Not long ago, promotions went to employees with the most technical expertise. Companies bent over backward to gain specialized industry knowledge, so it made sense to promote based on its merit. But the times, as they say, are a-changin’. At a certain point in history, technical ingenuity began to take a back seat to interpersonal skills and emotional intelligence (EQ). In fact, a recent study by Harris Poll found that 77 percent of employers believe these “soft skills” are as important as talents directly related to specific job functions.
I witnessed this shift while working with one female executive who rose through the ranks to a senior position based on her technical prowess. Those skills opened numerous doors on her path to leadership, but she suddenly experienced a bit of a disconnect.
This new role put her in charge of a team, and her instincts took over when team members presented solutions to problems. She would fall back on her years of experience to provide better answers. This gradually caused employees to rely on her whenever they had problems instead of trying to solve them on their own. She continued to “show them the way” but soon faced resistance and plummeting morale — to the point that human resources received negative comments about her leadership style.
She had built her career on technical smarts, but her performance measure no longer relied on those abilities. Success was now achieved by her ability to build relationships, develop employees, and motivate a high-performing team.
In other words, she lacked what most modern companies crave: emotional intelligence.
We take tests to measure intelligence, enroll in classes to hone it, and conduct studies to understand it. For all that trouble, intelligence is an incomplete predictor of performance.
Enter Daniel Goleman, who literally wrote the book on emotional intelligence in 1995. This measure of social intelligence refers to the ability to monitor our own and other people’s feelings and emotions, which we then use to guide our thoughts and actions. Emotional intelligence (or EQ) is crucial to everyday social interactions. But how does it relate to business?
Once you transition into a leadership role, you become accountable for more than just yourself. Business leaders are directly responsible for the success of their companies. Numerous facets hinge on their ability to relate to colleagues. It’s no coincidence that 71 percent of hiring managers and HR professionals value EQ more than IQ.
Leaders who can recognize their own emotions in relation to how they affect their behavior are better able to control their own impulses and handle change, and managers who understand the emotions, needs, and concerns of others tend to enjoy better relationships. Performance is about more than simply technical expertise — it relies on our ability to relate to people.
No two leaders are alike, as every person has different skills and experience. That said, some level of emotional intelligence is necessary in modern workplaces. Business leaders who prioritize EQ benefit their organizations in several ways:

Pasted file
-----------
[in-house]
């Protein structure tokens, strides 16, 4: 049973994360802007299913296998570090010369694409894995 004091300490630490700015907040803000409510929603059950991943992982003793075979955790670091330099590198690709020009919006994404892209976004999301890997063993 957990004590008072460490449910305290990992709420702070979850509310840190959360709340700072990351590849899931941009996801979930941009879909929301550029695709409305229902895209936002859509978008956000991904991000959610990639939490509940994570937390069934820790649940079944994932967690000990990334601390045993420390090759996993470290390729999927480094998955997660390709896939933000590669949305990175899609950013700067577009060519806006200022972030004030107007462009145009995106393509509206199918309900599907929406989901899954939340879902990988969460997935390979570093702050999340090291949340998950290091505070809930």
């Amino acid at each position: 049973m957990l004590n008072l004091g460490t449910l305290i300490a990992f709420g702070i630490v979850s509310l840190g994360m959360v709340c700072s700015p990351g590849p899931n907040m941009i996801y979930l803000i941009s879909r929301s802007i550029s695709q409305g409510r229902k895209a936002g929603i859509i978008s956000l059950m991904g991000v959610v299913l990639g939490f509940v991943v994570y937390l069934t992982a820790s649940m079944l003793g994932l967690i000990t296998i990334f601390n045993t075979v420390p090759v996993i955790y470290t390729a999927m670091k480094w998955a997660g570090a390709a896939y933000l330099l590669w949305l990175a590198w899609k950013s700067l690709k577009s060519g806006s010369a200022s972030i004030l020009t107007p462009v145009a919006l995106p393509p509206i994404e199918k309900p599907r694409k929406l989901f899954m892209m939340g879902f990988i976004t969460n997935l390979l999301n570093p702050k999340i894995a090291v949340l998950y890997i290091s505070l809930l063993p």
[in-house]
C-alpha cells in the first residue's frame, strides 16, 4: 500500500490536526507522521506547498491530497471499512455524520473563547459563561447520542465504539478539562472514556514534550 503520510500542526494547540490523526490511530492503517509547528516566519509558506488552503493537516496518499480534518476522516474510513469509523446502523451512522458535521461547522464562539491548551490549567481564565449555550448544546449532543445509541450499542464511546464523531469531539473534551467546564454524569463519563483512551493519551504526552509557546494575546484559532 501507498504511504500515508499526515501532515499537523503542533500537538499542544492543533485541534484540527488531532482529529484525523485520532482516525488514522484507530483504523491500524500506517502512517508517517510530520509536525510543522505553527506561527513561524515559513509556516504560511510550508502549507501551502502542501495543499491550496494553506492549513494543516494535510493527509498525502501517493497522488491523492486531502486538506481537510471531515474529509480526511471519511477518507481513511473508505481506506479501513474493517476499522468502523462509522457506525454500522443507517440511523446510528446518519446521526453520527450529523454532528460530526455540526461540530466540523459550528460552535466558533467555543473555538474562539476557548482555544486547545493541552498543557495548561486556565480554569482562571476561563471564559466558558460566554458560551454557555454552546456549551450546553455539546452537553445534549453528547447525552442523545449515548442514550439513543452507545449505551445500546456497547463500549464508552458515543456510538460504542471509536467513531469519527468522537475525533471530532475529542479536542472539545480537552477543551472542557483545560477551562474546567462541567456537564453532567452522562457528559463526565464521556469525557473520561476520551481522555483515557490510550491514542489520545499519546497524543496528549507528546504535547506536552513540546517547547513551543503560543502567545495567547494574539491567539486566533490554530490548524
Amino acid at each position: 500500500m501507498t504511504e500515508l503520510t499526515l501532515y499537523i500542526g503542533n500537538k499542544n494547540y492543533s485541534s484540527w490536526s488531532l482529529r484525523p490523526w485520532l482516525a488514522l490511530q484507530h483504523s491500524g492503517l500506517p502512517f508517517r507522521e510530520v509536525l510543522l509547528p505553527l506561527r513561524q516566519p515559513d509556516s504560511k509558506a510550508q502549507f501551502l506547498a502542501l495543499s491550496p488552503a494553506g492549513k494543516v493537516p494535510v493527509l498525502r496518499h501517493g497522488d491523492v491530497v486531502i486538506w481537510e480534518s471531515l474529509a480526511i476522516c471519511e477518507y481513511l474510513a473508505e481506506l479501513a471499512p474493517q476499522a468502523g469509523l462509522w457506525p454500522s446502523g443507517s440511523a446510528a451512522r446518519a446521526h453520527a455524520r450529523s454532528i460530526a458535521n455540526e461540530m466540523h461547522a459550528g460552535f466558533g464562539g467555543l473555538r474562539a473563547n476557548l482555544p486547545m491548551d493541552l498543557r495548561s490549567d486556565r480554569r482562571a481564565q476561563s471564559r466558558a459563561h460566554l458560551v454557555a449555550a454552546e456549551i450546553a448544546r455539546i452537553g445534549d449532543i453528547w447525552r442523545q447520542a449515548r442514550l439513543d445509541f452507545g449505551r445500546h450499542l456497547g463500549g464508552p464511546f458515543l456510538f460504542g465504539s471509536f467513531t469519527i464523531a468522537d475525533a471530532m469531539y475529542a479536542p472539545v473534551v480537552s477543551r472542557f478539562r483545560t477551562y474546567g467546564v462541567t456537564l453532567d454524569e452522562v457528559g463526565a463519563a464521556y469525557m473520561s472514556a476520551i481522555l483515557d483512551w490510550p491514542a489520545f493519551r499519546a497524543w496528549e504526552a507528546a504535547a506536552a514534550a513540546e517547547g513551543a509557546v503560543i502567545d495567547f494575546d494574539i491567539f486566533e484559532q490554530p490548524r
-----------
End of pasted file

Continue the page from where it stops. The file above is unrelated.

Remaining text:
Being aware of your own behaviors and reactions adds another gadget to your tool kit. Instead of being held hostage by your emotions, you can use them strategically as a communication tool. This ability to exercise restraint is critical when coaching or working to inspire and motivate others. The executive I mentioned earlier struggled to develop her team because she did not empower people to develop. This behavior crushed her team’s confidence, and they became dependent on her guidance for seemingly inconsequential decisions. She has started to increase her own self-awareness to better recognize and manage her emotions, and employees know they have permission to come to her when they’re in a “learning zone.”
A leadership team that understands what makes people tick can result in more effective interactions. A high EQ also makes people more self-aware, allowing them to gain insight into other’s strengths and weaknesses. Due to this, those with a high EQ are commonly more open to feedback and learning.
A different client of mine found that his efforts to become more self-aware gave him the courage to connect. He was able to share high-level goals and even talk with colleagues about resources he used to fuel his personal growth. His expanding emotional intelligence — and the courage to share his goals — opened the floodgates for continuous feedback and development in his company.
Empathy is necessary to inspire, motivate, and connect with co-workers. By becoming more aware and understanding how others feel in various situations, you’ll be better equipped to reduce anxiety and stress within your team. In essence, learning to control your own emotions will enable you to help others manage theirs.
While technical skills definitely still have a role in the modern workplace, emotional intelligence can be a key differentiator between team members as they climb the corporate ladder. A strong focus on EQ can lead to better communication, improved self-management, and enhanced empathy. Efforts to build emotional intelligence can be a challenge, but the effort will most definitely be worth it.
Originally shared on Switch and Shift.